About two weeks ago, I saw something on my Facebook newsfeed that stopped me mid-scroll: the weather report for the upcoming Monday showed a light monsoon with teeth-chattering temperatures. On any other Monday, this type of disheartening weather would be, well, just another Monday. But it just so happened that this Monday was also the day that roughly 30,000 runners were planning to make the 26.2-mile trek from Hopkinton, Massachusetts, to Boston, an event formally known as the Boston Marathon.
As a registered runner who’d been training for the race for almost five months, I began to feel my excitement for the race turn into unease. Maybe it won’t be so bad, I thought. Maybe it will be like one of those snowstorms they make a huge deal about, and it doesn’t even flurry!
It ended up being a historic race for many reasons. Not only were the wet, cold, and windy conditions some of the worst many of the runners had ever seen, but Olympian Desiree Linden became the first American woman in 33 years to win the marathon. But more on that, later.
This was my thirteenth marathon, so perhaps I should have had an inkling that something would happen to throw it out of whack. I left for the race wearing multiple layers, a hooded poncho, and plastic bags secured with rubber bands around my sneakers. “It looks like you’re heading off to a day at a chemical plant,” my friend Laura joked as I geared up to face the elements. When I got there, the Athlete’s Village (where runners congregate before entering their starting corals) was worse than anyone anticipated: mud everywhere, puddles 10 Porta Potties wide, runners in rain getups even more ridiculous than mine. We laughed at the absurdity of it all — what else could we do?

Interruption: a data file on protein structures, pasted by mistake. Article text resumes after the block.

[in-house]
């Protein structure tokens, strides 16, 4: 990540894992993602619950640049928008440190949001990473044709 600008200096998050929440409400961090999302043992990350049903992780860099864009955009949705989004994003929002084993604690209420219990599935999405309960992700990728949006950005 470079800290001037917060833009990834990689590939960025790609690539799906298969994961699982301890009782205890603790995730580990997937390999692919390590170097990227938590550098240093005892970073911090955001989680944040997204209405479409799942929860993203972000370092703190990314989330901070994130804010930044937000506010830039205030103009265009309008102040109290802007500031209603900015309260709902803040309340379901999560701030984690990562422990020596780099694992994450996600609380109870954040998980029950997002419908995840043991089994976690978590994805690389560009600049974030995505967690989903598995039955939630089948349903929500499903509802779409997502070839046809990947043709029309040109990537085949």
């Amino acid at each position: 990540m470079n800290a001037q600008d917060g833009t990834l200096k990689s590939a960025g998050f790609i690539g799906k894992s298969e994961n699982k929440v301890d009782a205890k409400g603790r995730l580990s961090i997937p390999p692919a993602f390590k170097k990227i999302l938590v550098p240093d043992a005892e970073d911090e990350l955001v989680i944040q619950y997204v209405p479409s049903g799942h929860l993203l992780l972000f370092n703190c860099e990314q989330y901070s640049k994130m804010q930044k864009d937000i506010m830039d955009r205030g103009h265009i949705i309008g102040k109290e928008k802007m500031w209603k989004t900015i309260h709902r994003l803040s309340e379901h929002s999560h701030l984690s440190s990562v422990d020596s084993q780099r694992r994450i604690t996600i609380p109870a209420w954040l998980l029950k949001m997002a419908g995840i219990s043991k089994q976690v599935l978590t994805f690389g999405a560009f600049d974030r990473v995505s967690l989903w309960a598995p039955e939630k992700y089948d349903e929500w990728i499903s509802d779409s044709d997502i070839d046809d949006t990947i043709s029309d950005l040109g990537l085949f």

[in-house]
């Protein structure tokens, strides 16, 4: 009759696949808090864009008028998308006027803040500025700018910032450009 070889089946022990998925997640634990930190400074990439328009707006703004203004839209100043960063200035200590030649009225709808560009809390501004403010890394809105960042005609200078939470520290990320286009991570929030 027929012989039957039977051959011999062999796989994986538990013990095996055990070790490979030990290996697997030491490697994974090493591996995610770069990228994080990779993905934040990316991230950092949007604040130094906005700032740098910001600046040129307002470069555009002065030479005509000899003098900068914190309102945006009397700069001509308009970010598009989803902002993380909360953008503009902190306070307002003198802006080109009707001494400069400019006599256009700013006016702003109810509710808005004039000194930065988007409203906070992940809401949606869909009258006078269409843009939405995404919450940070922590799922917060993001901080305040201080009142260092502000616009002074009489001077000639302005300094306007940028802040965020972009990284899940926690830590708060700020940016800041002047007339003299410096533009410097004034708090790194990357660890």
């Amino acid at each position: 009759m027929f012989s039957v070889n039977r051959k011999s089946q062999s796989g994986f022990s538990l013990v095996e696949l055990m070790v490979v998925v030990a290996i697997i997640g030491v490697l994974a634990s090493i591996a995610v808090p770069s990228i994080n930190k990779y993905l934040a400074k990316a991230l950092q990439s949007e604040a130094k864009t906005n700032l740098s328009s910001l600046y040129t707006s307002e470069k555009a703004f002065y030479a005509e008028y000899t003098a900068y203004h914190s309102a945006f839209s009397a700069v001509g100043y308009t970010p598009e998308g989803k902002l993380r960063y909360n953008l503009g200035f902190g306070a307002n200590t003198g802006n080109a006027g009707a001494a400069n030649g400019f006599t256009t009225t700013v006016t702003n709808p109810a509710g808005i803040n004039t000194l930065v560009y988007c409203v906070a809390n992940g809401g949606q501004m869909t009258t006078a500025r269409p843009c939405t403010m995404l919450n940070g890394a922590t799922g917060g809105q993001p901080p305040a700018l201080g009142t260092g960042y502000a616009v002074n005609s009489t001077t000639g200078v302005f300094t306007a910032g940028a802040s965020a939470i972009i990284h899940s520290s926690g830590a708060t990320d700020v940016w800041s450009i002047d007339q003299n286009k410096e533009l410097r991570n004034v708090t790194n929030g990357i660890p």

Nevertheless, I had trained hard for this race and was determined not to let bad weather stop me from reaching my race goal — a marathon PR, or a personal record. But even the most elite runners had eschewed their runderwear for full rain jackets, which is pretty much unheard of in the professional running world. Despite the universal setback, there was only one real solution: continue to move forward, towards Boston.
I’d love to tell you that despite the conditions, I crushed the race. That I didn’t let it phase me. That, gosh, I thrived in the harsh conditions, just like the men’s winner, “citizen runner” Yuki Kawauchi, who blew everyone away by besting the pros to become the first Japanese man to win the Boston Marathon since 1987. But alas, I did not (thrive, that is). I kept up with my goal pace until about mile 13, when I started feeling an extra tightness in my quads, and, was I just imagining it, or was the headwind more powerful now?
I had trained hard for this race and was determined not to let bad weather stop me from reaching my race goal
Read the full story on Bustle.